The HashMap
in Java is one of the most efficient data structures for keyvalue pairs, offering average O(1) time complexity for basic operations like put()
, get()
, and remove()
. The efficiency of HashMap
comes from how it manages keys using hashing and how it handles potential collisions in the key space. Here's a breakdown of how HashMap
works internally:
1. Basic Structure
Array of Buckets: Internally, a
HashMap
consists of an array, where each element is referred to as a bucket. This array is created when theHashMap
is initialized, and each bucket stores a linked list or a binary tree of entries.Entries (Nodes): Each entry in the
HashMap
contains a keyvalue pair, along with the hash value of the key and a reference to the next entry in case of collisions. An entry can be represented as:
static class Node<K,V> {
final int hash; // Hash of the key
final K key; // Key object
V value; // Value object
Node<K,V> next; // Reference to the next node in case of collision
}
2. Key Operations
a. Hashing
When you insert a keyvalue pair into a HashMap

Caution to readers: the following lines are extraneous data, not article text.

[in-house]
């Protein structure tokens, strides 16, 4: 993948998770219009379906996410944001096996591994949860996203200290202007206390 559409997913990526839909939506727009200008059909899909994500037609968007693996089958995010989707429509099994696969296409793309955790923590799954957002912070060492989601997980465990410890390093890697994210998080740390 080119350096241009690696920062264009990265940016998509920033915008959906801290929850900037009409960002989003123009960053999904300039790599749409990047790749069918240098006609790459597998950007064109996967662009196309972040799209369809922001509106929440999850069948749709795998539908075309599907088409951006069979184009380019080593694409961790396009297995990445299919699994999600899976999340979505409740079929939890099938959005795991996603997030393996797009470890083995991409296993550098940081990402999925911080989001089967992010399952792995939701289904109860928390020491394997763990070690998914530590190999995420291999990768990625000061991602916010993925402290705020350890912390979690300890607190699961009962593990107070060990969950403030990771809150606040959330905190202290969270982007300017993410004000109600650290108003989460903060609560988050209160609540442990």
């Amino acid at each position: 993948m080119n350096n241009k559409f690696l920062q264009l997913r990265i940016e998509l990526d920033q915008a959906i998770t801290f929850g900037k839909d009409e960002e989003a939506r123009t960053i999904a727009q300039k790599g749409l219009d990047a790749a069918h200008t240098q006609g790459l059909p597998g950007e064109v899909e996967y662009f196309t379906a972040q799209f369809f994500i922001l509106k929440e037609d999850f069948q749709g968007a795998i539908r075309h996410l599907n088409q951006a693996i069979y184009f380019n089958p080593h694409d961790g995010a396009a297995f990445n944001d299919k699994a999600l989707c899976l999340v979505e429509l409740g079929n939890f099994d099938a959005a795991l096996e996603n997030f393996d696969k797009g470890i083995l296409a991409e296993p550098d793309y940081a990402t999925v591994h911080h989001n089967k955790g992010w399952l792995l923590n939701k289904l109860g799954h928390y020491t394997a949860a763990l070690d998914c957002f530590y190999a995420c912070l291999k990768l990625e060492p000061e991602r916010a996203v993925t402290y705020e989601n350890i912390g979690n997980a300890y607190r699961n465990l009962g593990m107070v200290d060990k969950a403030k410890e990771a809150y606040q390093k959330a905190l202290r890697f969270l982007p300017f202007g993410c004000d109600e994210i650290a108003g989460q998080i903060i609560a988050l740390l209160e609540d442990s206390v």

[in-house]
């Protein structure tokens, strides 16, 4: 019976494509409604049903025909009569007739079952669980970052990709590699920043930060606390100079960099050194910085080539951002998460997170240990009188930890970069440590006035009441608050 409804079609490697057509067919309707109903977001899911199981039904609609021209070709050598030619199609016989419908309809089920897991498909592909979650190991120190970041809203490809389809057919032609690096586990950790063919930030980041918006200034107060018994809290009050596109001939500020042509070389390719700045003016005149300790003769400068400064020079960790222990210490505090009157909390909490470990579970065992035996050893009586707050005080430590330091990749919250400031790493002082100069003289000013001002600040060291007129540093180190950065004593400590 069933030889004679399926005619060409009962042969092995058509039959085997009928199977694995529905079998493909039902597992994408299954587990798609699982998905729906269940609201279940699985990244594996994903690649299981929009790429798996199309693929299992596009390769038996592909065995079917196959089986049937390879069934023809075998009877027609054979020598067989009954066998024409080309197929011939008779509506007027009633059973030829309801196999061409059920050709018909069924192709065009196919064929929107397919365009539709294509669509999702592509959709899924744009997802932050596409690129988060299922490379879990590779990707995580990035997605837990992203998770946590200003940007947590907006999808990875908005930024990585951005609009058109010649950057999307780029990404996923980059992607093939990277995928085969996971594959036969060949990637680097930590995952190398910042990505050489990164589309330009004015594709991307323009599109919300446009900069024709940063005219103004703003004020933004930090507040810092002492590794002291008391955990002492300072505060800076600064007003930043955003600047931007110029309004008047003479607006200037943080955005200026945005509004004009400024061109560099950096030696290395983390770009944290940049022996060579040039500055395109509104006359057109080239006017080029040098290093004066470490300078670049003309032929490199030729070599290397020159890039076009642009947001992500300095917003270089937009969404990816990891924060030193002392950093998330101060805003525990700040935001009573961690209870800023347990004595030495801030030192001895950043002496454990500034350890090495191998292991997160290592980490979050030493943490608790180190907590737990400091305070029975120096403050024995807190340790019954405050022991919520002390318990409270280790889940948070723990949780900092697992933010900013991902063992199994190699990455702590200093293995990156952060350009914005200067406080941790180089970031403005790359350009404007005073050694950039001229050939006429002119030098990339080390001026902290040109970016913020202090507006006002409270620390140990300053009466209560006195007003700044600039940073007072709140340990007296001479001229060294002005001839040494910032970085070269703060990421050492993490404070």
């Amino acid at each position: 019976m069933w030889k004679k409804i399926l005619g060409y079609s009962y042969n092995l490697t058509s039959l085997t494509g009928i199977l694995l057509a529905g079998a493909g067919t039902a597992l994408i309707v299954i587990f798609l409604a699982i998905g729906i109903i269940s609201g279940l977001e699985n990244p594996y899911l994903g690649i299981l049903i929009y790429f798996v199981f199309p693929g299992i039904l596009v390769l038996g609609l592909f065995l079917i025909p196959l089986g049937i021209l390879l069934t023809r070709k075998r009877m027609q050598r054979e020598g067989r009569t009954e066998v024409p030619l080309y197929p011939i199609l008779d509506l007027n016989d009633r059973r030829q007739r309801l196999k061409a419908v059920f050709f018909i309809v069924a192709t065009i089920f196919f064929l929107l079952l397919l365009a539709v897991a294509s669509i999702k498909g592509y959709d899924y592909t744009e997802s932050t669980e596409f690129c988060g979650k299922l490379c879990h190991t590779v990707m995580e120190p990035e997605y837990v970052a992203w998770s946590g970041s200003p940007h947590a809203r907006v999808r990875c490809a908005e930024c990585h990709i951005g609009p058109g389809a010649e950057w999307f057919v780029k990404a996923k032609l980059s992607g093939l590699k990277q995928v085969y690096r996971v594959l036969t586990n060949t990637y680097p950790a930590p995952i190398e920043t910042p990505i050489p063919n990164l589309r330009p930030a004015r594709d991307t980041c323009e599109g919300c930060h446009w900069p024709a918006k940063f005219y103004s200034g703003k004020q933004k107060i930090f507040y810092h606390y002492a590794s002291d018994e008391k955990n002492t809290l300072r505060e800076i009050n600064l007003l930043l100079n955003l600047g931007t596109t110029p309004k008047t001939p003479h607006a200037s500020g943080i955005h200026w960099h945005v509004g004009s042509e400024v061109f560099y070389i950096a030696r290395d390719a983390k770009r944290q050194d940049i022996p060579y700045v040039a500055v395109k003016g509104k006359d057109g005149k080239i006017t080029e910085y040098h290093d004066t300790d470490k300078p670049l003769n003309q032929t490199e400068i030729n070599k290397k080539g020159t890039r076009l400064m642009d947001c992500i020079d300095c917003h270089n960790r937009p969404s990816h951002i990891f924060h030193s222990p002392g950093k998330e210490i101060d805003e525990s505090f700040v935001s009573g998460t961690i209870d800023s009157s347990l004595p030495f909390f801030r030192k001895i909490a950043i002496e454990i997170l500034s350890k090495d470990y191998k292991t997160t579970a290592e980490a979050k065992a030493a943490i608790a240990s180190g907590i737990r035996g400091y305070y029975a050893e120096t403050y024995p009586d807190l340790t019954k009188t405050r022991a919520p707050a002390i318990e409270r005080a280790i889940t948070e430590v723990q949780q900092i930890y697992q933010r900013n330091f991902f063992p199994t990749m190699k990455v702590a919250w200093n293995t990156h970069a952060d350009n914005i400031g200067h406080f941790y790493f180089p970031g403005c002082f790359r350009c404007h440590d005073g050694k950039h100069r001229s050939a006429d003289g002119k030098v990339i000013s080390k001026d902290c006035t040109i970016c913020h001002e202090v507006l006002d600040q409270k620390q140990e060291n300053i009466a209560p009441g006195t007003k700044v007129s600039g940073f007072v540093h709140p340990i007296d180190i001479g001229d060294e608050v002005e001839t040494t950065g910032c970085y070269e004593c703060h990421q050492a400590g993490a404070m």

, it computes a hash code for the key. The hash code is an integer value derived from the key's hashCode()
method.

Hash Code Calculation:
HashMap
uses thehashCode()
method of the key object to calculate the initial hash code, and then applies a secondary hashing process (bitshifting and XOR) to spread the values evenly across the array:
static final int hash(Object key) {
int h;
return (key == null) ? 0 : (h = key.hashCode()) ^ (h >>> 16);
}
The purpose of this secondary hashing is to reduce collisions and distribute the keys more evenly.
b. Index Calculation (Bucket Mapping)
Once the hash code is calculated, HashMap
determines the index of the bucket where the entry should be stored by using the modulo operation (hash % array.length
). In Java, this is implemented with a bitwise AND operation:
int bucketIndex = (n  1) & hash; // n is the size of the bucket array
c. Put Operation
Compute Hash: When you add a keyvalue pair using the
put()
method, the first step is to compute the hash code for the key using the abovehash()
function.Calculate Index: The index in the bucket array is calculated based on the hash value.

Insert into Bucket:
 If the bucket is empty, the entry is inserted directly.
 If there is already an entry at that index (collision), the
HashMap